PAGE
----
[PATCH] Add commit message guidelines to developer policy

Renato Golin renato.golin at linaro.org
Sun Mar 15 13:33:33 PDT 2015

Changing the attribution section to not duplicate information. Following last round of consensus on the mailing list.



Index: docs/DeveloperPolicy.rst
--- docs/DeveloperPolicy.rst
+++ docs/DeveloperPolicy.rst
@@ -275,6 +275,57 @@
 progress. The developer is welcome to re-commit the change after the problem has
 been fixed.
+.. _commit messages:
+Commit messages
+Although we don't enforce the format of commit messages, there are general
+guidelines that will help review, search in logs, email formatting and so on.
+Mostly, the rules that apply are similar to other projects.
+More importantly, the contents of the message have to be carefully written to
+convey the rationale of the change without delving too much in detail. It
+also should avoid being vague or overly specific. For example, "bits were not
+set right" will leave the reviewer wondering about which bits, and why they
+weren't right, while "Correct add instruction bits in TargetInfo" convey almost
+all there is to the change.
+Below are some guidelines about the format of the message itself:
+* Separate the commit message into title, body and, if you're not the original
+  author, a "Patch by" line (see below).
+* The title should be concise. All commits are emailed to the list, and the
+  first line is used as the subject, so long titles are really frowned
+  upon. They also look a lot better in a `git log`.
+* When the changes are restricted to a specific part of the code, say a
+  back-end or optimization pass, it is customary to add a tag to the
+  beginning of the line in square brackets, for example, "[SCEV] ..."
+  or "[OpenMP] ...". This helps email filters or searches for post-commit
+  reviews.
+* The body, if it exists, should be separated from the title by an empty line.
+* The body should have as many paragraphs as necessary, but not more than that.
+  Meaning you should be concise, but explanatory, including a complete
+  reasoning, but leaving examples, code snippets and gory details to bug
+  comments, web review or the mailing list.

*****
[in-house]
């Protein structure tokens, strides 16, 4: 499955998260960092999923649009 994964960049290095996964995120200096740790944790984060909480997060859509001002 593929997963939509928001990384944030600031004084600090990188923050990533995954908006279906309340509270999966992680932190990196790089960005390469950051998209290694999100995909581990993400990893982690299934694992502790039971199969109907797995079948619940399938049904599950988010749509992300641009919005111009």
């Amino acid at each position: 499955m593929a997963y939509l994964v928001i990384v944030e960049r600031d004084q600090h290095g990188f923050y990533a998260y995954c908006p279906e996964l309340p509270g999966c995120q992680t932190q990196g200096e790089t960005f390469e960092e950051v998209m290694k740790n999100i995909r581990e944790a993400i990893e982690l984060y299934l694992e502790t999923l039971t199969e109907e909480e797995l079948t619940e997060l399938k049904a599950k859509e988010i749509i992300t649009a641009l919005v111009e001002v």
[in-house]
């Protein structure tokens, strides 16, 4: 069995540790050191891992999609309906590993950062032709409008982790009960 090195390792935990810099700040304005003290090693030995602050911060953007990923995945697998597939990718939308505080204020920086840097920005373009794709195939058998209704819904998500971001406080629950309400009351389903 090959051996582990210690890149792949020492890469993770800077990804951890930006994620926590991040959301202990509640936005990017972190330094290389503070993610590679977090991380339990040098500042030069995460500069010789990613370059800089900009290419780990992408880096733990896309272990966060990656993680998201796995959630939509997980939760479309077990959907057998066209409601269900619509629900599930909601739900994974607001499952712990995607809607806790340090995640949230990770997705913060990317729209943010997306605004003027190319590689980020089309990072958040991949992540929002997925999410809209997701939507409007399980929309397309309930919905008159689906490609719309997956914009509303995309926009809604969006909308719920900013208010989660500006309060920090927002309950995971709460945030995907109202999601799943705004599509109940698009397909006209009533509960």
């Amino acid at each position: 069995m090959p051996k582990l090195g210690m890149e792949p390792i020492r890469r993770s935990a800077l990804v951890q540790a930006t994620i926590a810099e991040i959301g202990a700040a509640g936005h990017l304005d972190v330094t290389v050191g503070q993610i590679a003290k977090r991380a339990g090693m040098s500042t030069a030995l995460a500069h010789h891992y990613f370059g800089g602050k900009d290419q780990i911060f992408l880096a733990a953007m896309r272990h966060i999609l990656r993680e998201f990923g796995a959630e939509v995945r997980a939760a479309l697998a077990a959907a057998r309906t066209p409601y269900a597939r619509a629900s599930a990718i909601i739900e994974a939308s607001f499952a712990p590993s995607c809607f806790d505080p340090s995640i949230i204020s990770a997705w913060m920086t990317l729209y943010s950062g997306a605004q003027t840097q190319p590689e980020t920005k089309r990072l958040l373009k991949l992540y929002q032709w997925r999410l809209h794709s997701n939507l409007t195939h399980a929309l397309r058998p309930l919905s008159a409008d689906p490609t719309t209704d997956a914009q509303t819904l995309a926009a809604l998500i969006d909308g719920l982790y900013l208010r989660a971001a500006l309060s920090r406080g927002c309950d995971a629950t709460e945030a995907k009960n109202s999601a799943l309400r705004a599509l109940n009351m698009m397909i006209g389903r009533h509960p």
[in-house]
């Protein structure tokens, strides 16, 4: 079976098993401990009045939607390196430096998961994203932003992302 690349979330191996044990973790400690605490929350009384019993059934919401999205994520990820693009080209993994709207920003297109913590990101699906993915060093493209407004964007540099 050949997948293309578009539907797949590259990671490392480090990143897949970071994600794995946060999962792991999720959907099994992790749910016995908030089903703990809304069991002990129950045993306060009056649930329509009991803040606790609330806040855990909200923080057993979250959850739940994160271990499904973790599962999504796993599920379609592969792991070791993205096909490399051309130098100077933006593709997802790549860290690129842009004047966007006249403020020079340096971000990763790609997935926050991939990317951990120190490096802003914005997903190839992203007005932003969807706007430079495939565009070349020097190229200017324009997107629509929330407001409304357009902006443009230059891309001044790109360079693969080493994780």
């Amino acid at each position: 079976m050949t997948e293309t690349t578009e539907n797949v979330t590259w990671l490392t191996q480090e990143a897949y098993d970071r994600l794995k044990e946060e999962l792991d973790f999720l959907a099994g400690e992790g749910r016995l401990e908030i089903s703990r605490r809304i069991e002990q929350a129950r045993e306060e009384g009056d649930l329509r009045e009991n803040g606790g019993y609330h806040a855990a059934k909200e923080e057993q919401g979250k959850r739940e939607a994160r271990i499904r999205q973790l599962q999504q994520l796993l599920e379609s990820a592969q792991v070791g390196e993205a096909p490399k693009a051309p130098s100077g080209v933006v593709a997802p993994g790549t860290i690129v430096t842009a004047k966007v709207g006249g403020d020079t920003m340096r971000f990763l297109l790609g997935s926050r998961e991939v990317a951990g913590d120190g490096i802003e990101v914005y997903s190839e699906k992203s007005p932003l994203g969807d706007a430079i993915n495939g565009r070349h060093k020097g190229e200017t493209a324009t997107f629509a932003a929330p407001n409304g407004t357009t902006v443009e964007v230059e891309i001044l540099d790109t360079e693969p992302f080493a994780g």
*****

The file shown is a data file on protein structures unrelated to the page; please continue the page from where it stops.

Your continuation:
+* `Attribution of Changes`_ should be in a separate line, after the end of
+  the body, as simple as "Patch by John Doe.". This is how we officially
+  handle attribution, and there are automated processes that rely on this
+  format.
+* Text formatting and spelling should follow the same rules as documentation
+  and in-code comments, ex. capitalization, full stop, etc.
+For minor violations of this policy, the community normally favors reminding
+the contributor of this policy over reverting. Minor corrections and omissions
+can be handled by sending a reply to the commits mailing list.
 Obtaining Commit Access
@@ -425,8 +476,9 @@
 by J. Random Hacker" (this is noisy and distracting). In practice, the revision
 control system keeps a perfect history of who changed what, and the CREDITS.txt
 file describes higher-level contributions. If you commit a patch for someone
-else, please say "patch contributed by J. Random Hacker!" in the commit
-message. Overall, please do not add contributor names to the source code.
+else, please follow the attribution of changes in the simple manner as outlined
+by the `commit messages`_ section. Overall, please do not add contributor names
+to the source code.
 Also, don't commit patches authored by others unless they have submitted the
 patch to the project or you have been authorized to submit them on their behalf

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